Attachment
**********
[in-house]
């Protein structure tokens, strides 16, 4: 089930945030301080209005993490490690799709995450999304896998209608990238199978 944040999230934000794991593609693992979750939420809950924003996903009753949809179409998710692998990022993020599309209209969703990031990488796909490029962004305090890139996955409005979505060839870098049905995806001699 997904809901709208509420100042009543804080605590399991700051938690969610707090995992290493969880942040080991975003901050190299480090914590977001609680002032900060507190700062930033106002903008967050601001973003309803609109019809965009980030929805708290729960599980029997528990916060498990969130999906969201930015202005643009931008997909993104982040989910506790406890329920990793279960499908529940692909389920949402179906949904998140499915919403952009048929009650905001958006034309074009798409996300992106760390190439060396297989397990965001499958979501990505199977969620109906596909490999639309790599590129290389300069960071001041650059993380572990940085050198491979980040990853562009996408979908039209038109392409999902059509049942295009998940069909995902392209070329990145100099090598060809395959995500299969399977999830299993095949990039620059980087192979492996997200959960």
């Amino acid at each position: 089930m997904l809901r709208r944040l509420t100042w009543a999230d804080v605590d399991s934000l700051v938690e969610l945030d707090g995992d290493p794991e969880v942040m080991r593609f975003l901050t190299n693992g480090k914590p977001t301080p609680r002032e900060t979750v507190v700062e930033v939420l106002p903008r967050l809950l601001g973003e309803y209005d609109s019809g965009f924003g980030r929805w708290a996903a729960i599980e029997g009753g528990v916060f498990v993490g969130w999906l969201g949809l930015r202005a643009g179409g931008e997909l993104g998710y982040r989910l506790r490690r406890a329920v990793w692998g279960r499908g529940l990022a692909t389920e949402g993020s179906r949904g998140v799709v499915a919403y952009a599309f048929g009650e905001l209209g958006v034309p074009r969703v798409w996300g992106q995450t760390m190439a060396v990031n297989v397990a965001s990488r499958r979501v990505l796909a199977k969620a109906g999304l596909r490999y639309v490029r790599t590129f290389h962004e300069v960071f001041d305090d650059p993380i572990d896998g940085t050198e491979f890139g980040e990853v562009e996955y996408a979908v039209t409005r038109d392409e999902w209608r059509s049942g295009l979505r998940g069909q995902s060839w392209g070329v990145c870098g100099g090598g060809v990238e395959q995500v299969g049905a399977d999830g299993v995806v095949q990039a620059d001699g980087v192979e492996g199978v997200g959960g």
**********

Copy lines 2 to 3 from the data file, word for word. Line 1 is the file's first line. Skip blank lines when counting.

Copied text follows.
């Protein structure tokens, strides 16, 4: 089930945030301080209005993490490690799709995450999304896998209608990238199978 944040999230934000794991593609693992979750939420809950924003996903009753949809179409998710692998990022993020599309209209969703990031990488796909490029962004305090890139996955409005979505060839870098049905995806001699 997904809901709208509420100042009543804080605590399991700051938690969610707090995992290493969880942040080991975003901050190299480090914590977001609680002032900060507190700062930033106002903008967050601001973003309803609109019809965009980030929805708290729960599980029997528990916060498990969130999906969201930015202005643009931008997909993104982040989910506790406890329920990793279960499908529940692909389920949402179906949904998140499915919403952009048929009650905001958006034309074009798409996300992106760390190439060396297989397990965001499958979501990505199977969620109906596909490999639309790599590129290389300069960071001041650059993380572990940085050198491979980040990853562009996408979908039209038109392409999902059509049942295009998940069909995902392209070329990145100099090598060809395959995500299969399977999830299993095949990039620059980087192979492996997200959960």
């Amino acid at each position: 089930m997904l809901r709208r944040l509420t100042w009543a999230d804080v605590d399991s934000l700051v938690e969610l945030d707090g995992d290493p794991e969880v942040m080991r593609f975003l901050t190299n693992g480090k914590p977001t301080p609680r002032e900060t979750v507190v700062e930033v939420l106002p903008r967050l809950l601001g973003e309803y209005d609109s019809g965009f924003g980030r929805w708290a996903a729960i599980e029997g009753g528990v916060f498990v993490g969130w999906l969201g949809l930015r202005a643009g179409g931008e997909l993104g998710y982040r989910l506790r490690r406890a329920v990793w692998g279960r499908g529940l990022a692909t389920e949402g993020s179906r949904g998140v799709v499915a919403y952009a599309f048929g009650e905001l209209g958006v034309p074009r969703v798409w996300g992106q995450t760390m190439a060396v990031n297989v397990a965001s990488r499958r979501v990505l796909a199977k969620a109906g999304l596909r490999y639309v490029r790599t590129f290389h962004e300069v960071f001041d305090d650059p993380i572990d896998g940085t050198e491979f890139g980040e990853v562009e996955y996408a979908v039209t409005r038109d392409e999902w209608r059509s049942g295009l979505r998940g069909q995902s060839w392209g070329v990145c870098g100099g090598g060809v990238e395959q995500v299969g049905a399977d999830g299993v995806v095949q990039a620059d001699g980087v192979e492996g199978v997200g959960g």